The E3 spark plug is available to fit a wide variety of four-cycle riding mower and lawn tractor motors, and a two-cycle model also is available. While more expensive than many competitors, this spark plug’s increases in performance and improved fuel efficiency would more than compensate over the lifetime of the spark plug.
Briggs & Stratton motors are fitted to many of the best riding mowers. While spark plugs from several brands can be used as replacements, there are times when the original brand is simply the best spark plug for the job. This high durability, platinum model also can fit a number of other L-head (or flat head) engines, which is a design popular on riding mowers for their compact dimensions.
The increased cost when compared with ordinary copper spark plugs should be balanced against consistent performance throughout an extended service life. This generally results in better fuel economy and, depending on model, ensures compliance with EPA emission regulations.
The Autolite Xtreme Performance brand by Fram uses electrodes made from a combination of iridium and platinum. The benefits are both precise spark production and excellent durability. The tip of the central electrode is only 0.6 millimeter (0.02 inch) across, helping to place the spark in the optimum position within the combustion chamber. It is supported by a patented platinum sidewire that is highly resistant to wear.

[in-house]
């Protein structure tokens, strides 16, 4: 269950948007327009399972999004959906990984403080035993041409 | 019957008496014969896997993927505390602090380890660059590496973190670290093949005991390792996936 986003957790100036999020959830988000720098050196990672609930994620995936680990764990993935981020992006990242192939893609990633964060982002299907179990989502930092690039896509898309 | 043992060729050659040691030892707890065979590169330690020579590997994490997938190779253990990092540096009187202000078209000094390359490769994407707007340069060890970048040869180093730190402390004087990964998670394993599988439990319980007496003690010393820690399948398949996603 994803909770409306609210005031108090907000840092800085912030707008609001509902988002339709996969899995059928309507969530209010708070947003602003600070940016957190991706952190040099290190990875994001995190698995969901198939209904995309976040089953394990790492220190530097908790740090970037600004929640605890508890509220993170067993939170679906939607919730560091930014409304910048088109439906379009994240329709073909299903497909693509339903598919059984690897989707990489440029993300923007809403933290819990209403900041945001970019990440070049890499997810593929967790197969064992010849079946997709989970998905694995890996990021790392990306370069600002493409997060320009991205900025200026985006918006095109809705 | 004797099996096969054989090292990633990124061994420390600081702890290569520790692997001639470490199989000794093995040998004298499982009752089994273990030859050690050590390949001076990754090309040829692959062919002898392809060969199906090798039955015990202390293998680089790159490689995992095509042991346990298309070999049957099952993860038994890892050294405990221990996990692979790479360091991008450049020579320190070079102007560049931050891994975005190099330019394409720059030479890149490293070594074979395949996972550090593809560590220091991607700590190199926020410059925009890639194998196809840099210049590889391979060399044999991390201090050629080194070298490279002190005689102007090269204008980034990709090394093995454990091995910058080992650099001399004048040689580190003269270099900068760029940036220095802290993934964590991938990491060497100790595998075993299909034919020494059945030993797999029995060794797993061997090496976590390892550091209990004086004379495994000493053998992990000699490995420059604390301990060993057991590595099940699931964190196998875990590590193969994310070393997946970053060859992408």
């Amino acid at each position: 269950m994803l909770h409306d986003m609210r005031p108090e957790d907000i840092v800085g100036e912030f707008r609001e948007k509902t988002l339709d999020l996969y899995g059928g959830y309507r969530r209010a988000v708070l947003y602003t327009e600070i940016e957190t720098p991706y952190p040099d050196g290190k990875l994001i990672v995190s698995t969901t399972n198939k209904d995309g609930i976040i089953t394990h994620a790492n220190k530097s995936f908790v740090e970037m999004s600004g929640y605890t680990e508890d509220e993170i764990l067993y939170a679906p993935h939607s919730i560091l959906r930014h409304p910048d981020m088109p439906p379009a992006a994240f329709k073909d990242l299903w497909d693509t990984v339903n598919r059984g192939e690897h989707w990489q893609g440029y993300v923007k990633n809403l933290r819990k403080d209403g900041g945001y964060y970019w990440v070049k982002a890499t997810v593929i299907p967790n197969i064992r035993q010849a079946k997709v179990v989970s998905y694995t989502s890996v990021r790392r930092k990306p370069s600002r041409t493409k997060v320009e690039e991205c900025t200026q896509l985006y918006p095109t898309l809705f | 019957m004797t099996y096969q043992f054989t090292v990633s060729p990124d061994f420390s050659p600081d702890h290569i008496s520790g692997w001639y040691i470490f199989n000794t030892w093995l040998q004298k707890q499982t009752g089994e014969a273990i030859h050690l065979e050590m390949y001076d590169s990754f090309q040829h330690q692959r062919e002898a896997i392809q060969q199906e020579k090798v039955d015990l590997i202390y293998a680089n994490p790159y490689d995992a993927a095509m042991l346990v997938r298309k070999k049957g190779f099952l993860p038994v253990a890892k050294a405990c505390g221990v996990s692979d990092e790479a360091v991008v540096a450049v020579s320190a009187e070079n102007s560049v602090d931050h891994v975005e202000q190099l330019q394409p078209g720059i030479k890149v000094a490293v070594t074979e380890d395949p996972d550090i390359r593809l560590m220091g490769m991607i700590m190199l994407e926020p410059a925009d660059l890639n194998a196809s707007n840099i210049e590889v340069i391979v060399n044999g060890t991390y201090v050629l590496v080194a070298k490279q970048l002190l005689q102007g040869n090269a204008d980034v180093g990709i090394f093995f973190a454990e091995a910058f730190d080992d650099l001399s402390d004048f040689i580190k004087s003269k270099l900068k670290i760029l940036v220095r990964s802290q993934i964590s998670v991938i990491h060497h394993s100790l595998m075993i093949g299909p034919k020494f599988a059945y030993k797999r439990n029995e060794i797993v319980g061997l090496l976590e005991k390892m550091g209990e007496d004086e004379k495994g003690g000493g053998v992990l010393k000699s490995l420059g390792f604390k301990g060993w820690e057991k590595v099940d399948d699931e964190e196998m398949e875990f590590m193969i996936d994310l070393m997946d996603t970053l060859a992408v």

There is some debate as to whether comparatively low performance engines, like those fitted to riding mowers, really take full advantage of iridium technology. However, the competitive price of Autolite’s XP spark plugs makes them an affordable choice.
The Advantages of Owning the Best Spark Plugs
Spark plugs, like oil changes, are part of the regular maintenance routine for any engine. However, it’s something that can get overlooked, which is to the detriment of the vehicle. Choosing the best spark plugs for a riding mower and changing them regularly makes good financial sense and offers a number of additional benefits: